Pegasus Award for Poetry Criticism
The Poetry Foundation is honored to announce that Mark Ford’s 2014 publication This Dialogue of One: Essays on Poets from John Donne to Joan Murray, from Eyewear Publishing, is awarded the annual $7,500 Pegasus Award for Poetry Criticism, which honors the best book-length works of criticism, including biographies, essay collections, and critical editions that consider the subject of poetry or poets.
2015 Award Recipients
Winner: Mark Ford, Eyewear Publishing
“If more literary criticism were like this,” John Lanchester has said of Ford’s essays, “more people would read it.” The 13 vivid, lucid, refreshing, and unfailingly surprising pieces in his collection range from the canonical (Walt Whitman, Emily Dickinson, Charles Baudelaire, and T.S. Eliot) to the overlooked (James Thomson, Samuel Greenberg, and Joan Murray). Randall Jarrell believed that a critic writing at his or her best makes people see what they might otherwise never have seen; in this enriching and rewarding book, Ford is at his very best.
Breathturn into Timestead: The Collected Later Poetry, by Paul Celan, translated and edited by Pierre Joris. Farrar, Straus and Giroux, 2014.
A collection nearly 50 years in the making, Pierre Joris’s Beathturn into Timestead: The Collected Later Poetry is a monumental achievement in translation and textual scholarship. This edition brings together the final five volumes of Celan’s poetry translated from the German, with an authoritative introduction and a trove of notes that illuminate Celan’s innovative and polysemous language. Considered one of the greatest German-language poets of the 20th century, Celan presents myriad difficulties in his poetry, both semantic and philosophical, as he renders a new language able to speak to the horrors of the Holocaust. This edition proves Joris to be one of those rare translators whose work possesses both rigorous scholarship and an intuitive understanding of poetic language.
James Merrill: Life and Art, by Langdon Hammer. Knopf, 2015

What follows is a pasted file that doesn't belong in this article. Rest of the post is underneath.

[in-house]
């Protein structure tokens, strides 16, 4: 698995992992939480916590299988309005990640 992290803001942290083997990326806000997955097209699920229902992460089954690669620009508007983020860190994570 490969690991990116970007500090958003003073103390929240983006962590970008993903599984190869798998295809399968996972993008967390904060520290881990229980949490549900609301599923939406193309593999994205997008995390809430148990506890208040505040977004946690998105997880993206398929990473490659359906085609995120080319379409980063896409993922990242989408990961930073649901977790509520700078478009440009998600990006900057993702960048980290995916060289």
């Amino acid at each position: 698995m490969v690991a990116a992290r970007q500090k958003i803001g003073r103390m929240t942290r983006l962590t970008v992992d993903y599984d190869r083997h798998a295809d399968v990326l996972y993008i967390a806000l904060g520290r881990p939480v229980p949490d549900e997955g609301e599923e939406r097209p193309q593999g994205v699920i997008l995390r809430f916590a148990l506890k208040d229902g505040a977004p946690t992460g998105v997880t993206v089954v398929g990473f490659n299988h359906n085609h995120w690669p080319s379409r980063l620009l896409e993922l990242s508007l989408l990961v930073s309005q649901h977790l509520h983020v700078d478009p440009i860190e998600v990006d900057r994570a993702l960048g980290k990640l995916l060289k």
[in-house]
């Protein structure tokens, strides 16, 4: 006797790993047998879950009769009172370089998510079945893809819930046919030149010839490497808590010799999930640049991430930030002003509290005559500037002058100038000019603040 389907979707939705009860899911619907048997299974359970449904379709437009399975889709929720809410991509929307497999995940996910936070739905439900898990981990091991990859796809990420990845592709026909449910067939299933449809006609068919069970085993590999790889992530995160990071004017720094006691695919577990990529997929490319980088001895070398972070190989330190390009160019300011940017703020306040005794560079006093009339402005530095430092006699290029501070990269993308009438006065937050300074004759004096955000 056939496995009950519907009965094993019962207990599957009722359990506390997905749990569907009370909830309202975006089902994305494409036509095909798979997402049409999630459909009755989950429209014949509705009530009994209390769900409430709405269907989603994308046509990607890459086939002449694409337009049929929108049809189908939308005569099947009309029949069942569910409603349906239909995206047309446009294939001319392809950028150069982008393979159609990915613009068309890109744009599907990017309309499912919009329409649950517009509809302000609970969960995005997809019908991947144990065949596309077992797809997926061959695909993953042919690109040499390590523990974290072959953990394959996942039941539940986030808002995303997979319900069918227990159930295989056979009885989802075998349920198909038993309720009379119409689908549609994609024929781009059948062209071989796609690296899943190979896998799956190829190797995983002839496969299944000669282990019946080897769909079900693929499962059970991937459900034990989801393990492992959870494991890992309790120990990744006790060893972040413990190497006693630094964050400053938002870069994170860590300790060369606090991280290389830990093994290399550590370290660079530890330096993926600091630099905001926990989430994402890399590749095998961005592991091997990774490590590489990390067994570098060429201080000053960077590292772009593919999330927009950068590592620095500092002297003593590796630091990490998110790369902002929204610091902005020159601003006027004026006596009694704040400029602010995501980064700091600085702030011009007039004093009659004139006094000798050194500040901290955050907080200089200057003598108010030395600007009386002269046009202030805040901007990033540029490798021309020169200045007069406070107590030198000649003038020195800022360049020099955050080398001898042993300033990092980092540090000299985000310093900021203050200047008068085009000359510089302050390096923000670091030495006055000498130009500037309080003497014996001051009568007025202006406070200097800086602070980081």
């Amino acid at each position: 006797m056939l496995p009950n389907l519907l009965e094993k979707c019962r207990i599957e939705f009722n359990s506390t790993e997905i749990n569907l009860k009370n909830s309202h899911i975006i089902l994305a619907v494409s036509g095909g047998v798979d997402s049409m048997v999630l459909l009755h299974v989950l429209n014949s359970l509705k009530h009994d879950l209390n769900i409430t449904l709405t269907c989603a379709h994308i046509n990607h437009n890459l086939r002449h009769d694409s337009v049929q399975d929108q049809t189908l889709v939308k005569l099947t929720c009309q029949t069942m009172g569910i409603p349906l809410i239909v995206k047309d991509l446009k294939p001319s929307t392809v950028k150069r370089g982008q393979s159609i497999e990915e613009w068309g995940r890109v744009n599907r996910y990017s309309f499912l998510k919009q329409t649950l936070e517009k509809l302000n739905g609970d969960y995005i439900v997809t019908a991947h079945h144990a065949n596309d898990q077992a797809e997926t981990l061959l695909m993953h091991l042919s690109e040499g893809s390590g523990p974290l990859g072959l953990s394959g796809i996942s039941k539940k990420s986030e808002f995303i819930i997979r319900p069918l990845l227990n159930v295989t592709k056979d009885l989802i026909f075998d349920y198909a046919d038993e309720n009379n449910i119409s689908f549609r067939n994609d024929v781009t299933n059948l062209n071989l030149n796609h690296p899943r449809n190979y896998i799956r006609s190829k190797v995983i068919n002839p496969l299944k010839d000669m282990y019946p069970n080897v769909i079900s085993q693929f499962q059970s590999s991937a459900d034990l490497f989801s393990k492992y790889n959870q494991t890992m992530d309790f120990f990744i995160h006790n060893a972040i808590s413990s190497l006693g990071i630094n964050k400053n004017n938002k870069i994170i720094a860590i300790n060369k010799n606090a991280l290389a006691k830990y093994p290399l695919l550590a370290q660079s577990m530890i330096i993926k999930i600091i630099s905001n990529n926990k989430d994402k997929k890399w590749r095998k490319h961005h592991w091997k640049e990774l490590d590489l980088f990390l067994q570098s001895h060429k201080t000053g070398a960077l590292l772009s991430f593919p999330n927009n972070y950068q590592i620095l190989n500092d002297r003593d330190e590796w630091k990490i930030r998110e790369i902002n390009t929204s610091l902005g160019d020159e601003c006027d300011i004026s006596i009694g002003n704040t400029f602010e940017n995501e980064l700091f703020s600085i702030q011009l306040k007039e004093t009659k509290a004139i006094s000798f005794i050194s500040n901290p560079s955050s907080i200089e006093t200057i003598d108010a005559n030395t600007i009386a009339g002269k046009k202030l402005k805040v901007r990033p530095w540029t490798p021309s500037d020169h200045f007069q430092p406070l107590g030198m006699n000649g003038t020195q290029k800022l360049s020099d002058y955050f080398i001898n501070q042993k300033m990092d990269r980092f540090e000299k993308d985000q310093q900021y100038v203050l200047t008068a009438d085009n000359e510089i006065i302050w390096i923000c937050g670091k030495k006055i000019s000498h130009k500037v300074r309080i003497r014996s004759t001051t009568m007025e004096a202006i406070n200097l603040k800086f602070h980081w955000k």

The lives of all great artists are inevitably singular, but the complex givens of James Merrill's life—astonishing talent, fabulous wealth—render his history almost impossible for us to focus with the same mysterious candor, aesthetic daring, and alertness to multiple perspectives that Merrill brought to his own finest poems, many of which, such as “Days of 1964,” “Lost in Translation,” “The Book of Ephraim,” and “Self-Portrait in Tyvek™ Windbreaker,” are among the most surprising and important of the past century. Yet in James Merrill: Life and Art, Langdon Hammer emerges as Merrill's perfect chronicler—and more. A nuanced and capacious observer, he is a deft prose writer, as well as a fine-grained analyst of poems. Biography as literature, craft, and art, this is a captivating and essential book.
Khaled Mattawa examines the work of Mahmoud Darwish, arguably Palestine’s most famous poet, within the context of the political strife that marked the region throughout Darwish’s life and continues today. Darwish’s struggle to be both “a spokesman for his people and a private lyrical poet” is illuminated through close readings of poems that chart notable shifts in aesthetic, technique, and subject. Mattawa’s keen insights into Arabic poetry and Palestinian history provide vital context for understanding Darwish’s work and its importance.
The Racial Imaginary: Writers on Race in the Life of the Mind, edited by Claudia Rankine, Beth Loffreda, and Max King Cap. Fence Books, 2014.
The Racial Imaginary is the result of Claudia Rankine's Open Letter Project, which called for responses on ways race and writing share space in the imagination. The responses in this selection take various forms—epistolary, essayistic, and poetic—that offer intimate portraits of how race and writing meet. The result is an anthology that traces how, through figures such as James Baldwin and Gertrude Stein, racial imaginary has been discussed or ignored and demonstrates how relevant these conversations are to the contemporary moment. As the editors write, “the racial imaginary changes over time, in part because artists get into tension with it, challenge it.” This timely collection challenges everyone to foster these changes.
Discerning and personable, the lively essays in Where Have You Been? chart a broad, essential map across 20th-century and contemporary poets. It is a travelogue filled with insights, observations, and opinions that could come only from a critic who is himself a gifted poet and a masterful translator. Most remarkably, Hofmann’s deep understanding of his subjects and his supple sensitivity to the workings of language never weigh him down but instead keep his critical imagination ever fresher for succeeding discoveries. Fortunate readers, both seasoned and new, will find Where Have You Been? an enriching roam; they’ll want to know where Hofmann might take them next.
Angels of the Americlypse: An Anthology of New Latin@ Writing, edited by Carmen Giménez Smith and John Chávez. Counterpath Press, 2014.
Lost & Found: The CUNY Poetics Document Initiative, Series. Center for the Humanities, the Graduate Center, the City University of New York, 2015.
Selected Letters of Langston Hughes, edited by Arnold Rampersad and David Roessel with Christa Fratantoro. Knopf, 2015.
The Art of Daring: Risk, Restlessness, Imagination, by Carl Phillips. Graywolf Press, 2014.
Metaphor, by Denis Donoghue. Harvard University Press, 2014.